House RR is a summer house for a young couple and their two children, seeking a retreat that would allow them to escape the city. Situated south of Stockholm, in a pastoral landscape characterised by mixed forest and open fields, the house features an elongated interior space that is loosely divided into social and private spaces. The architecture of the house and its garden creates a world of its own, where holiday life can unfold.
Approaching the site, the house appears as a small pitched gable that sits atop a gently sloping hill facing a field. Moving up the hill and into the garden reveals the main facade, fronted by the veranda. “Rather than facing the landscape and the view, the house turns inwards towards the forested site. The facade facing the garden, subdivided into five bays by timber posts, lends the house an almost monumental appearance despite its modest size,” says Einar Rodhe, cofounder of Norell/Rodhe.
Providing an extensive covered space in-between interior and exterior, the veranda creates an order of posts and rafters to which large, differently shaped openings in the facade behind relate. In addition, it creates a backdrop against which domestic life as well as the vegetation on the site unfolds. One bay remains windowless, allowing for activities independent of the interior behind it.
The sense of order that the exterior brings is loosened once one enters into the house. The interior is one long, open space that has been furnished with four smaller mono-material masses. Together with shifts in floor level, these masses loosely suggest rooms spanning the full depth of the house. The entrance hall and living area are separated by a cylindrical volume containing wet areas. Private areas located towards both ends of the interior are defined by storage volumes. Each room is further emphasised by a window or sliding door that connects to the veranda and frames a view onto the garden. Rooms are strung together by a passage and a sightline that spans the full length of the house. Openings on both gables extend views towards the garden and back across the field from which one approaches the house. Overall, this arrangement creates an informal relationship between rooms as well as between indoor and outdoor areas.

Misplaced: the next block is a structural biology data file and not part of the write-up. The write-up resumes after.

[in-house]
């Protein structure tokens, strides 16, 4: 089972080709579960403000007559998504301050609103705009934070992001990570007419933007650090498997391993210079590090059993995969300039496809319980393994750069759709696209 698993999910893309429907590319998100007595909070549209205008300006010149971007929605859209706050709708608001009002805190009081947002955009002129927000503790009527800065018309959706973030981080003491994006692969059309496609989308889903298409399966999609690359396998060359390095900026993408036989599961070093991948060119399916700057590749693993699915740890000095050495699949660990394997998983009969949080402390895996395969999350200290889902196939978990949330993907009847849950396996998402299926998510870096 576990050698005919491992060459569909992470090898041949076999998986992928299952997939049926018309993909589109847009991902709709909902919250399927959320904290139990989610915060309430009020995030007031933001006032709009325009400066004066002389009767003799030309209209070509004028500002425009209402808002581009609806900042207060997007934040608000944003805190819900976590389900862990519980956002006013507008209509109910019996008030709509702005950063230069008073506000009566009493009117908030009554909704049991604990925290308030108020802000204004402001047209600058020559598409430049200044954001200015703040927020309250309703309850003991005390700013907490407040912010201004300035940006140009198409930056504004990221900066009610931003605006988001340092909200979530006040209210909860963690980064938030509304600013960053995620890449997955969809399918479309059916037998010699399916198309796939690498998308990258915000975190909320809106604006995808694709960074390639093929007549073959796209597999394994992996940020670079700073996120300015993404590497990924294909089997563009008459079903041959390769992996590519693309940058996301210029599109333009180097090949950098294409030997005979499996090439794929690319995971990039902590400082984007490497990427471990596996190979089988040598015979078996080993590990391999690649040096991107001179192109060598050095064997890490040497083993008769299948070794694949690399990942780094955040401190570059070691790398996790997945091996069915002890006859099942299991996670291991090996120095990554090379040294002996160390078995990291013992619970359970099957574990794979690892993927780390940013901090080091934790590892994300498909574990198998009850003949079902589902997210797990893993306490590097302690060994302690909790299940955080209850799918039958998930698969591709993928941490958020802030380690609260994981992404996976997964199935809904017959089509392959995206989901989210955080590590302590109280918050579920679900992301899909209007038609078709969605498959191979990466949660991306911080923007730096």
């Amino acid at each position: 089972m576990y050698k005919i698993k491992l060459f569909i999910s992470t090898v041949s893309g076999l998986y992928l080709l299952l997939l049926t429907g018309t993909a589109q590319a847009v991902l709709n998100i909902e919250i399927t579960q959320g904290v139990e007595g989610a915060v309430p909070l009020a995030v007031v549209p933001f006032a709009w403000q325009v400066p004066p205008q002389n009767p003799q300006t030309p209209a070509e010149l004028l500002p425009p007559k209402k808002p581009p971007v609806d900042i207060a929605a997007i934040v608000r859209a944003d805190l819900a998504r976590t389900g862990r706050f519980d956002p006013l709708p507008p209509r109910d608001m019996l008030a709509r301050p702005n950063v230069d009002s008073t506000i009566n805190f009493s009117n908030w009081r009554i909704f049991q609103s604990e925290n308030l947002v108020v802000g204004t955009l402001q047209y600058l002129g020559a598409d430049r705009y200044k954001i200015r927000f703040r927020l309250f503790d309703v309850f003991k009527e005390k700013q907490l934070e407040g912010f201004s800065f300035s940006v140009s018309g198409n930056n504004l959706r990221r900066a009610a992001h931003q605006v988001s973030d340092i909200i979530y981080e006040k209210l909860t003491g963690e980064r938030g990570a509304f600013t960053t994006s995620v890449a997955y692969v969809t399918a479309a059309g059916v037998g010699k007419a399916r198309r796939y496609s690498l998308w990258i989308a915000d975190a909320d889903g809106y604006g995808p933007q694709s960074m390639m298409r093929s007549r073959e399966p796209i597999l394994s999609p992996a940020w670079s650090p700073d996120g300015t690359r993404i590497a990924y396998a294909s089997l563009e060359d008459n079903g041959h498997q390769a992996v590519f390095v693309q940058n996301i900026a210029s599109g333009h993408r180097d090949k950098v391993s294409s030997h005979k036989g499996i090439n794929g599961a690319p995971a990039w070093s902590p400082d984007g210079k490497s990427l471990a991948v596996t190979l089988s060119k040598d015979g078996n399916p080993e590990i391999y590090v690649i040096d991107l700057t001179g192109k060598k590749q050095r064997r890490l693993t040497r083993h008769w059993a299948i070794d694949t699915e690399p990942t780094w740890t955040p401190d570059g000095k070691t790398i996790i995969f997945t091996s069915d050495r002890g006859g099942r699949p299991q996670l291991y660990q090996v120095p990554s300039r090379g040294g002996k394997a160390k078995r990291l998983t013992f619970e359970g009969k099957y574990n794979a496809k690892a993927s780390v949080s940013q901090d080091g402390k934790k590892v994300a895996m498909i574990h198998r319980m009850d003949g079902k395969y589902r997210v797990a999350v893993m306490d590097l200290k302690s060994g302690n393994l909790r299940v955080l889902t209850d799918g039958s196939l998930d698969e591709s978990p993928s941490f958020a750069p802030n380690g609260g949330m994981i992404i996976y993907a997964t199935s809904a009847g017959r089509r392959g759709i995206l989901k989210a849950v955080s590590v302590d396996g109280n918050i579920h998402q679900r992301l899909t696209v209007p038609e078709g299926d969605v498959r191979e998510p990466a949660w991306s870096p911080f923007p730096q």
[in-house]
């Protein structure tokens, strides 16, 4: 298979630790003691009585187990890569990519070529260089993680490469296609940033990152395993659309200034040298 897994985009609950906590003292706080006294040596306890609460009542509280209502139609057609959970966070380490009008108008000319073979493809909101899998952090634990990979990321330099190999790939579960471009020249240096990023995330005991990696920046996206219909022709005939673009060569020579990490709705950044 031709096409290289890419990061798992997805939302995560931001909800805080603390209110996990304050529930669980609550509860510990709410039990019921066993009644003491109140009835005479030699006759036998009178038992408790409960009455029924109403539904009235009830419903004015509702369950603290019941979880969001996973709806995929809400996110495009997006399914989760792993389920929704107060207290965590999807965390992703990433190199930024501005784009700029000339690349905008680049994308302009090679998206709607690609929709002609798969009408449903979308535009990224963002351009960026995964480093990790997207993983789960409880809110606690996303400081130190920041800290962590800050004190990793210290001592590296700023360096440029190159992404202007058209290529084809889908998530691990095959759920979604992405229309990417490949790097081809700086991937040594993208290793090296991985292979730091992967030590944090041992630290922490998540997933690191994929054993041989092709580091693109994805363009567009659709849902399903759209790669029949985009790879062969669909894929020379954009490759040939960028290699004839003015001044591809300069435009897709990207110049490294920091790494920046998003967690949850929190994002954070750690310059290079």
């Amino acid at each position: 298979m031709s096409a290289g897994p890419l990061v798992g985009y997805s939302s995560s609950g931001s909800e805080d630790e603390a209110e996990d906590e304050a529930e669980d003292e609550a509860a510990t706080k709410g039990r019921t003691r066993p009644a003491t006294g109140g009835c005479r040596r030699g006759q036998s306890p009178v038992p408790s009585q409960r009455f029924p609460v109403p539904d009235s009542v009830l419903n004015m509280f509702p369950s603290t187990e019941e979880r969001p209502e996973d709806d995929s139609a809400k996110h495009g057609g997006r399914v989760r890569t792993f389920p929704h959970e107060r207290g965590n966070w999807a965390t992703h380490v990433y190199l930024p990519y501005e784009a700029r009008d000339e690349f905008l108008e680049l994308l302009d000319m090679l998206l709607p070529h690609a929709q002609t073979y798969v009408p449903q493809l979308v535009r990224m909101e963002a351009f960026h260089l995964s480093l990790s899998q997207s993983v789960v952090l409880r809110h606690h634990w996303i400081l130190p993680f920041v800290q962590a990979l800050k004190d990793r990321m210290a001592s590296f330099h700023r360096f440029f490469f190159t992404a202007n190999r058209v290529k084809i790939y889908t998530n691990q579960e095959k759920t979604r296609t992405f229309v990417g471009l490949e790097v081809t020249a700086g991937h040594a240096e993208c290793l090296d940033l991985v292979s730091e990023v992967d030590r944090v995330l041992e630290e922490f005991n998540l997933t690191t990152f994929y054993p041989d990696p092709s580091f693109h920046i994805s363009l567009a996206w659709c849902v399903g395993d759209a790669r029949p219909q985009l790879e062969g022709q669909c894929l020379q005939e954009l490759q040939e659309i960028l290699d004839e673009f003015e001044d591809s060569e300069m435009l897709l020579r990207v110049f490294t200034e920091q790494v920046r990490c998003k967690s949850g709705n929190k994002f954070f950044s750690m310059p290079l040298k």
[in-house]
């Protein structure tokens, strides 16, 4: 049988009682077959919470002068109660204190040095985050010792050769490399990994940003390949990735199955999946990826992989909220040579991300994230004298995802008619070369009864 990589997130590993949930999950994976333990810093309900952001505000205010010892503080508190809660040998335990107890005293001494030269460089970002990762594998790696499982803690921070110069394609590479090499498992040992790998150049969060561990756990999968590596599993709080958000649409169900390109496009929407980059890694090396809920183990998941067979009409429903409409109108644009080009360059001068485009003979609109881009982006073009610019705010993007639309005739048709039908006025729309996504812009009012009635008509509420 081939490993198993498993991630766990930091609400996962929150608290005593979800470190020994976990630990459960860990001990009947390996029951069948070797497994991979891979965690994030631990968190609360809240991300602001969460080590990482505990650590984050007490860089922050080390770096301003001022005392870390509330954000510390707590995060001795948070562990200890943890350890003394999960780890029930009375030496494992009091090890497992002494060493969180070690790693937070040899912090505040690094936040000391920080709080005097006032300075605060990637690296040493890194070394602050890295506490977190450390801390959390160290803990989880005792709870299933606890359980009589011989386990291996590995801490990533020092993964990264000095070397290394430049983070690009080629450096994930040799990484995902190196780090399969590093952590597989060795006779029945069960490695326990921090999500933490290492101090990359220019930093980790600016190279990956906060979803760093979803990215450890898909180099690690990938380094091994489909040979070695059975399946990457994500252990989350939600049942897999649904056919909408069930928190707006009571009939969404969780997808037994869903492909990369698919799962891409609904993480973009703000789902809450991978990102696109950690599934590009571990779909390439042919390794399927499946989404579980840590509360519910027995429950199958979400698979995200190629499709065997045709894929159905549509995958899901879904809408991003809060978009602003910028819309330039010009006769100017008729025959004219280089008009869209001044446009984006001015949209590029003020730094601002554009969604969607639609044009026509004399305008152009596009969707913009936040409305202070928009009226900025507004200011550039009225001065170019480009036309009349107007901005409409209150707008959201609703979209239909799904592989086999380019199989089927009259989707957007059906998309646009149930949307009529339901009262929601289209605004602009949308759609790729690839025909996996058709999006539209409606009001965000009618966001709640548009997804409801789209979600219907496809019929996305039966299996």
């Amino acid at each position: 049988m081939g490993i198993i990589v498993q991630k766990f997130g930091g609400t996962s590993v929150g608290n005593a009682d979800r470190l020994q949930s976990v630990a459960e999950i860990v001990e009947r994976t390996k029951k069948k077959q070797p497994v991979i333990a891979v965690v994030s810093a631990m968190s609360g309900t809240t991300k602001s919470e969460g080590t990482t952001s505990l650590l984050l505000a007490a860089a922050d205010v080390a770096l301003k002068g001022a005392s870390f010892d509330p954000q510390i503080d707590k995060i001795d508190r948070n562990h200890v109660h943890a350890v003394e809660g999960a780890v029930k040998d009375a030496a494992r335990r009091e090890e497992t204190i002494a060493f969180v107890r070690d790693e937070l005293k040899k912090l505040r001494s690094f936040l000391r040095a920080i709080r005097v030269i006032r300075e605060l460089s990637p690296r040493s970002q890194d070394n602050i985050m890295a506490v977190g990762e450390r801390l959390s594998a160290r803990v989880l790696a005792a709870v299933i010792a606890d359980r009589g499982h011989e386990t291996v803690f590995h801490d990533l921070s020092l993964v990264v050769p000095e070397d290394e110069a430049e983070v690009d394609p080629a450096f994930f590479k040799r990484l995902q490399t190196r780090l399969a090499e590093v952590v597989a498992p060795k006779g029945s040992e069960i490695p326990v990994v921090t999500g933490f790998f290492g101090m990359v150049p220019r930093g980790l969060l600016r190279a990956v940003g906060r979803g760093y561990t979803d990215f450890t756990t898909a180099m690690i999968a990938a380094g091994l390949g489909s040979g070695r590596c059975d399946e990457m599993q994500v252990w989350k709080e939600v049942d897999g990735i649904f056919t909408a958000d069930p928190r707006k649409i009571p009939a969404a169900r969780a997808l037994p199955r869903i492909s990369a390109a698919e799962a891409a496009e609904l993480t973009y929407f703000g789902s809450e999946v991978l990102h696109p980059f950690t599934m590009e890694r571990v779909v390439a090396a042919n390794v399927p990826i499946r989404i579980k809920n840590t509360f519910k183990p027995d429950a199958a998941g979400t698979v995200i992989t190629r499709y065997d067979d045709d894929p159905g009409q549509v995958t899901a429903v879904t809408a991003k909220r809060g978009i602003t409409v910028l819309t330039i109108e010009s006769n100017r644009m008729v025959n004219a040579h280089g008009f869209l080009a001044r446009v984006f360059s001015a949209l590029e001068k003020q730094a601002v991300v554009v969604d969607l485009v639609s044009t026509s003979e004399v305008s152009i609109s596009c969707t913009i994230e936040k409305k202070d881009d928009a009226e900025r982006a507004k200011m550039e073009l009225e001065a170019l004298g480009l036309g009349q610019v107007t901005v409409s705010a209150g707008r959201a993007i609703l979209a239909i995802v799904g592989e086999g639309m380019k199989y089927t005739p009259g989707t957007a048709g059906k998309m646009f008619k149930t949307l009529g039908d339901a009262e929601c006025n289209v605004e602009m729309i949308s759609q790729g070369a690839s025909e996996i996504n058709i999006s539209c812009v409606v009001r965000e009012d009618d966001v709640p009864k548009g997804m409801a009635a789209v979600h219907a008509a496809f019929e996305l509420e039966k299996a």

The relaxed nature of the spatial layout is reflected in construction techniques and use of plain materials throughout the house. “We wanted to create a varied and multifaceted interior, where different masses and elements are made distinct through their materiality and coloration,” says Daniel Norell. The floor on grade with the veranda exposes the concrete foundation, while raised floors are in soap finished pine. Residual spaces between foundation and raised floors are accessible through hatches for tucking away things. Storage masses are constructed from reused closets clad in stained fibreboard, and the curved wall belonging to the bathroom is in marbled cork. The ceiling binds the different areas together through a rhythm of birch plywood panels.
The use of plain materials continues on the exterior. The roof and veranda are constructed from standard lumber, capped by thin corrugated aluminium. A loosely bound area of gravel that can be appropriated for dinner parties as well as games play surrounds the house.
Beyond, the existing conditions on the site are subtly cultivated as well as complemented. Native trees such as asps, birches, juniper, and pine, coexist with bamboo and other foreign plants introduced by the clients. Situated on an esker, the site features plenty of small boulders, once tumbled by glacier ice. These boulders are used in the landscaping, for demarcation, retention, or as steppingstones.